“Do to others whatever you would have them do to you.
This is the law and the prophets.” [Matthew 7:12]
America feels broken to me. As a child who grew up living in different countries while being educated in American schools, the United States was the standard, the ideal. It was the aspiration; a country where democracy flourished and everyone had equal rights…or so I thought.
Thirty years later, I find myself wondering why this country of dreams and opportunities isn’t showing more compassion for the plight of refugees and immigrants, why there are so many black and brown people in jails, why otherwise good, God-loving Americans are blind to the racial inequality that pervades in education, housing, healthcare, lending practices, and in our courts. For me, as it should be for all of us who call America home, it is imperative to remember and reflect on the abundance and generosity of the country that educated me, allowed me to pursue my dreams, and welcomed me as an immigrant. I now need to fight so that all others can have access to the same.
This moral mandate found in today’s Gospel has become my reason to be. I left the classroom after two decades to help develop schools where diversity is valued, and equality is not confused for equity. I sit on the board of Educators for Social Justice, whose mission is “to develop and support socially just, equitable, and sustainable practices in schools and communities.” I now proudly claim my identity as a person of color and use my Hispanic heritage and my ease in navigating white spaces to build bridges among races. I read books that broaden my perspectives; The Hate U Give, The Tears We Cannot Stop: A Sermon to White America, and White Kids: Growing Up with Privilege in a Racially Divided America, currently sit on my nightstand.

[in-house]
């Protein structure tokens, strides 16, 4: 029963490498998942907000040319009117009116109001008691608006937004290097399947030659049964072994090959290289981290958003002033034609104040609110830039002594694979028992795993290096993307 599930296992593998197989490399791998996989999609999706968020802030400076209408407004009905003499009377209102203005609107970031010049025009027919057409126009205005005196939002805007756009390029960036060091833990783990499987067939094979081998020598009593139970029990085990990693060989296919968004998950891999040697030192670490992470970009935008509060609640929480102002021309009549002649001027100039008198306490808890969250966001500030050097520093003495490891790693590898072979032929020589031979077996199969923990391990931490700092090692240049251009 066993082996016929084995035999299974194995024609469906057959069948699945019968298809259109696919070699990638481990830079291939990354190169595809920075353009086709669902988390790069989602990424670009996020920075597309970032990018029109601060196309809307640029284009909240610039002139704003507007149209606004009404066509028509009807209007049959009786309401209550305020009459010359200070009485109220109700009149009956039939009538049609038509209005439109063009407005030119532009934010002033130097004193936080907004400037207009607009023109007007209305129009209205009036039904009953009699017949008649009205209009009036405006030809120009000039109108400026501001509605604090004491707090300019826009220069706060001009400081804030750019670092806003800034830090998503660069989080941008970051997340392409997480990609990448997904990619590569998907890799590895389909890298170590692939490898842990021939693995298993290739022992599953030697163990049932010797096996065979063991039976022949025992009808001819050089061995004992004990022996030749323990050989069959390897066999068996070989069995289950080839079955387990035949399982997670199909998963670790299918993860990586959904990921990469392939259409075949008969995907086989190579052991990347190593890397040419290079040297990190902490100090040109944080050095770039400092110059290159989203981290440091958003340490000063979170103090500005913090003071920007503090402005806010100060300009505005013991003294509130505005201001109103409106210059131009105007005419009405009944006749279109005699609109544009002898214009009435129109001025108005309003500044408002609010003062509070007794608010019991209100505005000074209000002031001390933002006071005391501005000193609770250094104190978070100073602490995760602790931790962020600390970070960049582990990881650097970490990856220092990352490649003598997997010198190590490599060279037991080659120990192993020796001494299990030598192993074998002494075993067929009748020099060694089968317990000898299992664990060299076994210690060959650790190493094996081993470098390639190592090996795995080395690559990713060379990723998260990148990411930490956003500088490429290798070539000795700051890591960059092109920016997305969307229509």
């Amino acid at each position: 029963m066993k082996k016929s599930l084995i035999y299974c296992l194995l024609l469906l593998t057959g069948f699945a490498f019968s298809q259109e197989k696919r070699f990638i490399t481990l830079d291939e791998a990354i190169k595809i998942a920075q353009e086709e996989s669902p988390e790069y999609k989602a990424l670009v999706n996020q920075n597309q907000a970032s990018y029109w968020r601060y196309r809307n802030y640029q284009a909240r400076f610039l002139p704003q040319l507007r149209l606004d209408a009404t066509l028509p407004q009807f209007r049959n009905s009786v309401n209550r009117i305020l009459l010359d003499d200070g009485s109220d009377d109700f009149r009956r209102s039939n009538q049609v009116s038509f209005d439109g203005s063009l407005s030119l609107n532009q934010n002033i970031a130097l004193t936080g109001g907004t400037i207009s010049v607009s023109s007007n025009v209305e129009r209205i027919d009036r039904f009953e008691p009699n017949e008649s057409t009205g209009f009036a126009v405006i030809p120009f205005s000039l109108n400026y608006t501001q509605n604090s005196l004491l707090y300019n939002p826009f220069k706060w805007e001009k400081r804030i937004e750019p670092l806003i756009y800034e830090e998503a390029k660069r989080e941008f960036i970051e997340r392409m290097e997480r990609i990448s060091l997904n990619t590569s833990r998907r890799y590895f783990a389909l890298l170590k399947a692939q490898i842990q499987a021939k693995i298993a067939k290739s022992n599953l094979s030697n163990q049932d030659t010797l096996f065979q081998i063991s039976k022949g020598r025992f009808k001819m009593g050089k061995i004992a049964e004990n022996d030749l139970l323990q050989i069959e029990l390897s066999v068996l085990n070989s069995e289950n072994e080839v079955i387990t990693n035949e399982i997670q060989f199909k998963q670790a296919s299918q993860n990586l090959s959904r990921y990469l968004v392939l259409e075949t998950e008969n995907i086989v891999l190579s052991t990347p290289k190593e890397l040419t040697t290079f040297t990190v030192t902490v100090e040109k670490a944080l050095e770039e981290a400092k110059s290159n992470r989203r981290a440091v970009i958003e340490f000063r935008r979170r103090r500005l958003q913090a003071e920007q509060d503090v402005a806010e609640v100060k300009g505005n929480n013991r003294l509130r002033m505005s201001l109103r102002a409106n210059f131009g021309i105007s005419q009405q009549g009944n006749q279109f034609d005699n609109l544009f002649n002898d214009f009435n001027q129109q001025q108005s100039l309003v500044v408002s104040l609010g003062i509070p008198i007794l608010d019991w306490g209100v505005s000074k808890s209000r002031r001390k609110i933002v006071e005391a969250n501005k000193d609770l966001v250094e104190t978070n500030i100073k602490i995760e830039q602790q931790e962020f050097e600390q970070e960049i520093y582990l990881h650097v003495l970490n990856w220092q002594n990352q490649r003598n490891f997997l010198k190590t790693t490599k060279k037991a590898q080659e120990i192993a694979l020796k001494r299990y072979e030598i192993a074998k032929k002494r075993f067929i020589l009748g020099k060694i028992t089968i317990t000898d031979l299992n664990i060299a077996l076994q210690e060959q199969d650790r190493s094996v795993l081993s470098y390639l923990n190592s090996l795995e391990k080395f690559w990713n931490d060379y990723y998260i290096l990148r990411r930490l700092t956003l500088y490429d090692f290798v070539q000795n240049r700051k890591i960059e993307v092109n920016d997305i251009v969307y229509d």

I now implore that you do the same. Reflect on the country that welcomed you or your ancestors, open your eyes to its brokenness and begin (or continue) your journey of cultural competence so that you can speak up and fight against the injustices that are closing in around us. We need to find the humanity that connects us to heal what is broken.
Catalina Martinez is an educator and social justice warrior who currently works as Director of Diversity and Inclusion at De Smet Jesuit High School in St. Louis, Missouri. She taught English in Bogota, Colombia for seven years prior to moving to St. Louis where she taught Spanish and headed the language department at an independent school. She is mother to Sebastian, 17 and holds a B.A. in English from Northwestern University and an M.A. in Educational Leadership and Administration from Maryville University. During her free time, she bakes, practices yoga, and reads.